|Japanese authorities launch an extensive search for the bodies of the victims of the earthquake and tsunami [EPA]
Japan will send nearly 25,000 soldiers backed by boats and aircraft into its disaster zone Monday on an intensive land-and-sea mission to recover the bodies of those killed by last month's earthquake and tsunami, the military said.
Agriculture officials also plan to send a team of veterinarians into the evacuation zone around a stricken nuclear plant to check on hundreds of thousands of abandoned cows, pigs and chickens, many of which are believed to have died of starvation and neglect.
The government is considering euthanising some of the dying animals, officials said.
About 14,300 people have been confirmed dead so far in the catastrophic March 11 tsunami and earthquake. Another 12,000 remain missing and are presumed killed. Some of their bodies were likely swept out to sea, while others were buried under the mass of rubble.
Clean-up crews have already discovered some remains as they removed rotting debris to clear the area for rebuilding.
But the two-day military search operation will be far more extensive, Ippo Maeyama, a spokesperson for the defense ministry, said on Sunday.
"We will do our utmost to recover bodies for bereaved families," he said.
A total of 24,800 soldiers will scour the rubble, backed by 90 helicopters and planes, he said. Another 50 boats, along with 100 navy divers, will search the waters up to 20km off the coast, he said. Police, coast guard and US troops will also take part.
"It's been very difficult and challenging to find bodies because the areas hit by tsunami are so widespread," he said. "Many bodies also have been swept away by the tsunami."
The operation will be the third intensive military search for bodies since the disaster last month. With the waters receding, Maeyama hopes the teams will have more success.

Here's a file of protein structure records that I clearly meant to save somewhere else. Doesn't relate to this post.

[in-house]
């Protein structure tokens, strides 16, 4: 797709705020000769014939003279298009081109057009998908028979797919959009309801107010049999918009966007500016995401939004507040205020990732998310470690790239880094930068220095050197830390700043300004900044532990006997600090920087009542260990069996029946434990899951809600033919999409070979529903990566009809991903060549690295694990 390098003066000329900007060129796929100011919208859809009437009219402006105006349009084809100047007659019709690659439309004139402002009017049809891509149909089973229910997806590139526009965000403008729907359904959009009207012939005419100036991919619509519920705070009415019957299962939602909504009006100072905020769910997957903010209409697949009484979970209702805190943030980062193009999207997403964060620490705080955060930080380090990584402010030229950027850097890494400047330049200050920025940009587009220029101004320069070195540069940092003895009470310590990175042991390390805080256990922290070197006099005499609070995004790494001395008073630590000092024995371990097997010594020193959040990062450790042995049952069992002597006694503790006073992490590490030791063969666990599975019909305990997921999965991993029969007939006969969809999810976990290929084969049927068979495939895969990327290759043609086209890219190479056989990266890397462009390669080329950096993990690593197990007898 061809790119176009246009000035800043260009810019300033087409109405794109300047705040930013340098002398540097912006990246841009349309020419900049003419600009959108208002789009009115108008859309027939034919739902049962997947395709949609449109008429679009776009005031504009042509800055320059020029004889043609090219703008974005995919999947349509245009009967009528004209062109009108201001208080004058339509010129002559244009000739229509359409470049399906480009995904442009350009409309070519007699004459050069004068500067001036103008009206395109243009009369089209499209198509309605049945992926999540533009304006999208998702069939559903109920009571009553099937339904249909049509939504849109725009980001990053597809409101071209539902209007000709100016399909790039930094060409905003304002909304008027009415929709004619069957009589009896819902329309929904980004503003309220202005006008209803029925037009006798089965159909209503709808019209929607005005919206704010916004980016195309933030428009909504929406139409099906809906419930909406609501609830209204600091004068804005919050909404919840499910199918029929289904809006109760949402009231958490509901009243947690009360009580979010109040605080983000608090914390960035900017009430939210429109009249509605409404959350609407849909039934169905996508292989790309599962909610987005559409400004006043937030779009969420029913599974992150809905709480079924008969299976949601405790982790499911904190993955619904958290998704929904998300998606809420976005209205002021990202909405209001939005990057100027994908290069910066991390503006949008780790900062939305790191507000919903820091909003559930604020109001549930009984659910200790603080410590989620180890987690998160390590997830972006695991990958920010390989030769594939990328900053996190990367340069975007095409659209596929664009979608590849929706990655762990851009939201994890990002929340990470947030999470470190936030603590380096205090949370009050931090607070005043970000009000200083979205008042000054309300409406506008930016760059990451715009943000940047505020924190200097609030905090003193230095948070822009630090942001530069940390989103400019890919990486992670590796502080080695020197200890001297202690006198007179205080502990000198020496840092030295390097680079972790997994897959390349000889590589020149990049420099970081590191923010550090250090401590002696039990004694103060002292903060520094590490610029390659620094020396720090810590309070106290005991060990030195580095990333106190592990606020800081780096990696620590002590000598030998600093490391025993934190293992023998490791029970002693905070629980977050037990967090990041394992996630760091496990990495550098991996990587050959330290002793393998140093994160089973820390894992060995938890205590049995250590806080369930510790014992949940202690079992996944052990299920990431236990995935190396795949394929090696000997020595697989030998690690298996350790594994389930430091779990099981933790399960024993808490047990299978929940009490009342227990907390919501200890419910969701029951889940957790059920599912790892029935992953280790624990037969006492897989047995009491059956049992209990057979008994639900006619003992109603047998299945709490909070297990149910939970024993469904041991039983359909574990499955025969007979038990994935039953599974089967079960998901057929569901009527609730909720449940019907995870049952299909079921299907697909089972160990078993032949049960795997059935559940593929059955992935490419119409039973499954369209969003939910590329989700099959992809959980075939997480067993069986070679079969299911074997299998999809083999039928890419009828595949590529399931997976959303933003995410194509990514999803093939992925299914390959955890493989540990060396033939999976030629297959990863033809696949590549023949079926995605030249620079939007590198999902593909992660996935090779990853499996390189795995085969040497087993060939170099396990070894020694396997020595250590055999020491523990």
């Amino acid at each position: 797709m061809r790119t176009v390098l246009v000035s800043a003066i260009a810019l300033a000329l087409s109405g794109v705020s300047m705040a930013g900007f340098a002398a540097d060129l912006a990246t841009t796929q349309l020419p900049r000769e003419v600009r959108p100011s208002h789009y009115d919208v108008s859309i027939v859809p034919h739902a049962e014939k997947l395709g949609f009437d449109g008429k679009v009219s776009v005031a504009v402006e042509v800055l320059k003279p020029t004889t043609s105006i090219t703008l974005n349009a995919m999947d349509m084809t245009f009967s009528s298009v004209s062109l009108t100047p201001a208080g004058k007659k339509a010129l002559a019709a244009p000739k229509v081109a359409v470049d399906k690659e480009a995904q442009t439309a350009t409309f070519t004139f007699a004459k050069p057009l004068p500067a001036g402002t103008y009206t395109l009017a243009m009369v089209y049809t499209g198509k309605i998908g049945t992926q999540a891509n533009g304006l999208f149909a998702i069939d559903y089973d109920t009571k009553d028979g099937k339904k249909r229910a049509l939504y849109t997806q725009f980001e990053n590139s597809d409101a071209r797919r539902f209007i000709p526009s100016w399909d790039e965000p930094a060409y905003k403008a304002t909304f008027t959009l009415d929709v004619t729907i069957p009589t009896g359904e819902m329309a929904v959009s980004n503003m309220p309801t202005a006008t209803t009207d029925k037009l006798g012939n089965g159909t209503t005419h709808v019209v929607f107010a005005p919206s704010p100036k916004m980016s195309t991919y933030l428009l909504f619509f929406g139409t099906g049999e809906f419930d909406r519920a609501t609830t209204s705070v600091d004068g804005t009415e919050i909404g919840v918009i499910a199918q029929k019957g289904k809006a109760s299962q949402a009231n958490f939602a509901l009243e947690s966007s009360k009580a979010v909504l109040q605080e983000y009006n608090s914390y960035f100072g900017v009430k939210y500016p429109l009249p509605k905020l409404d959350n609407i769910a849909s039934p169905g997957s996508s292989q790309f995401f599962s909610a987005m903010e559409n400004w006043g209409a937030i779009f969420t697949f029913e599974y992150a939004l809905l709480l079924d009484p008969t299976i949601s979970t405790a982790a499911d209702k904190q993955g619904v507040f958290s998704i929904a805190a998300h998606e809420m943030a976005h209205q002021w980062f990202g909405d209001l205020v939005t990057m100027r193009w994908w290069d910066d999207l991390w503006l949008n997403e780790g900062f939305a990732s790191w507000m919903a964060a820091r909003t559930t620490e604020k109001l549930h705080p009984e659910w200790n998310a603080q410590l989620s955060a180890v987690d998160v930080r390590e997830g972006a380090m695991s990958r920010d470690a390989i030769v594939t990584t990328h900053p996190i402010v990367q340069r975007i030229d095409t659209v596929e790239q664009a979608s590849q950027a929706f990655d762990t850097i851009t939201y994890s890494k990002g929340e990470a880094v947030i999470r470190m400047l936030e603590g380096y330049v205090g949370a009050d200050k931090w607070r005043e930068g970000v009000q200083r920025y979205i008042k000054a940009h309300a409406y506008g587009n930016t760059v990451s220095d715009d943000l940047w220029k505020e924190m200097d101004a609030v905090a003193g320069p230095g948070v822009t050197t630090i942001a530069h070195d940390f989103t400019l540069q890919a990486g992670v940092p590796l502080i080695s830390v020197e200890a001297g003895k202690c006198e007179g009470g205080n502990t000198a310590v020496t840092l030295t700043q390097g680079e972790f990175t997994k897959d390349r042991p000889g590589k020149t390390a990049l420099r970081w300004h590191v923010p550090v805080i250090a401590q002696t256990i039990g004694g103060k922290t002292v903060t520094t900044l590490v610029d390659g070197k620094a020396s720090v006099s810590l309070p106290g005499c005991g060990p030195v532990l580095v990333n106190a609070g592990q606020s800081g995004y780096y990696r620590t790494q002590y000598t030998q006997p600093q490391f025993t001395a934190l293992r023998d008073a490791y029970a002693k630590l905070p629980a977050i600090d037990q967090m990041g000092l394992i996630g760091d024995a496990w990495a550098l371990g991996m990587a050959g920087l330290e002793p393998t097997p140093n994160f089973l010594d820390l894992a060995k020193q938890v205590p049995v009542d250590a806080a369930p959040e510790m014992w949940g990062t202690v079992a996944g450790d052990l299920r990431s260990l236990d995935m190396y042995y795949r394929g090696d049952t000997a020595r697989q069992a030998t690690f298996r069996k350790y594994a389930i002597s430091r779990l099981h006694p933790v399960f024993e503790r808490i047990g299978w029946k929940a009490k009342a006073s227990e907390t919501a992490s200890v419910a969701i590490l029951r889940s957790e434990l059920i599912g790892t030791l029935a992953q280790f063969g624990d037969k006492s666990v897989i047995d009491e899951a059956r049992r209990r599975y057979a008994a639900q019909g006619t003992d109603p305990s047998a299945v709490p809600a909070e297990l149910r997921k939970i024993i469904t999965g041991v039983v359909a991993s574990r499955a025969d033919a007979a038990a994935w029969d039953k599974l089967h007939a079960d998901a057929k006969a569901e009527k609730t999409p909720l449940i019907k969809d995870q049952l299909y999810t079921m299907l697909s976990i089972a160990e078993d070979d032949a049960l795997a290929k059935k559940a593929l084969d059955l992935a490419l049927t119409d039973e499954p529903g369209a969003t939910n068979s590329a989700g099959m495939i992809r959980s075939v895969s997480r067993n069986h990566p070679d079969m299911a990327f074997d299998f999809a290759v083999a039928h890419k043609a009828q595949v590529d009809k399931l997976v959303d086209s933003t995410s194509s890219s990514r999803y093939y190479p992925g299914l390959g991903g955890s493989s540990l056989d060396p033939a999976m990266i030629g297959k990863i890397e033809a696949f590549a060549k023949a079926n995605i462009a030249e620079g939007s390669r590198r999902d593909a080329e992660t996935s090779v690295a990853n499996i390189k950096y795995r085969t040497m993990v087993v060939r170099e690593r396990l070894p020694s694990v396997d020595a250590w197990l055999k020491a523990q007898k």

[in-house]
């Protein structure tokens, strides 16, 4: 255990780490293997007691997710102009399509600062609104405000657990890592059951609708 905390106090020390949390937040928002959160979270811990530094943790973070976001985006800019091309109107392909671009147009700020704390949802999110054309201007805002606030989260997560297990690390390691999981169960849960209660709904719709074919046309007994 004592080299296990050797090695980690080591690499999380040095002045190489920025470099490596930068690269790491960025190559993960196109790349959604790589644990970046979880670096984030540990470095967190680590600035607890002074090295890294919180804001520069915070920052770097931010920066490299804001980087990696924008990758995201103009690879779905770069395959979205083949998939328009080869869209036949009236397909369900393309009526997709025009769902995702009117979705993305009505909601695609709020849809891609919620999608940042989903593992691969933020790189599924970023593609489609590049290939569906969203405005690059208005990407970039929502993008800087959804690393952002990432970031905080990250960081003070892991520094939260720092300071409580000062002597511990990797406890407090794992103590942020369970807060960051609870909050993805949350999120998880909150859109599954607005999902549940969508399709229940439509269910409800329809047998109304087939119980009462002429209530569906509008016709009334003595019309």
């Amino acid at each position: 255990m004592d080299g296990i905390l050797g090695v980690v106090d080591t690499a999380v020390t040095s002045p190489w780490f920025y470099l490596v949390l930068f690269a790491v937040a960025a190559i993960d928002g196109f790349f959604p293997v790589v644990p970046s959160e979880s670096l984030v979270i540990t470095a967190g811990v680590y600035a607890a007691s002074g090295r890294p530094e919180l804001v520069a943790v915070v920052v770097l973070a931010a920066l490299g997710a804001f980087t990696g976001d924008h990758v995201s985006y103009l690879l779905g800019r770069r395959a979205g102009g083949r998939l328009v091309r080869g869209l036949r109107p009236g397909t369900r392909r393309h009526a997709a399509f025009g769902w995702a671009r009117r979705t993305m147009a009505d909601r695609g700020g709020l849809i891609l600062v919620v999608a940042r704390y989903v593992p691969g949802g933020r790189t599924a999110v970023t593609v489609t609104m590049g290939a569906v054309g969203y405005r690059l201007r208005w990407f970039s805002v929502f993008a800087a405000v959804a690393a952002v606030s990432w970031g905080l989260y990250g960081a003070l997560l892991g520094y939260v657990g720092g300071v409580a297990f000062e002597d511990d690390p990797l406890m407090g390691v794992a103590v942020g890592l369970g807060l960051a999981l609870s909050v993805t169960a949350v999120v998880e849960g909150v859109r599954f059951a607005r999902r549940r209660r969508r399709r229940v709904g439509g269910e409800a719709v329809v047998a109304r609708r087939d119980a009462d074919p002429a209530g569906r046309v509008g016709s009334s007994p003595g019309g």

The search was complicated by the decomposition of some of the corpses, he said. Some had already turned into skeletons.
"You have to be very careful in touching the bodies because they quickly disintegrate. We cannot tell the bodies' gender anymore, let alone their age," he said.
The searches will continue, however, "as long as families want us to look for their loved ones," Maeyama said.
Meanwhile, the government in the Fukushima prefecture will send a team of six veterinarians into the 20km evacuation zone around the radiation-leaking Fukushima Dai-ichi nuclear power plant to survey the livestock there.
Farmers in the area were estimated to have left 3,000 cows, 130,000 pigs and 680,000 chickens behind when they hurriedly fled the area last month when the nuclear crisis started.
With no time for burials, veterinarians who find dead livestock will spray lime over them to prevent them from spreading disease, agricultural officials said.
Officials said they would seek permission from the owners of animals still alive before euthanising them.
"Killing animals is the very last resort," said Yutaka Kashimura, an agricultural official in Fukushima.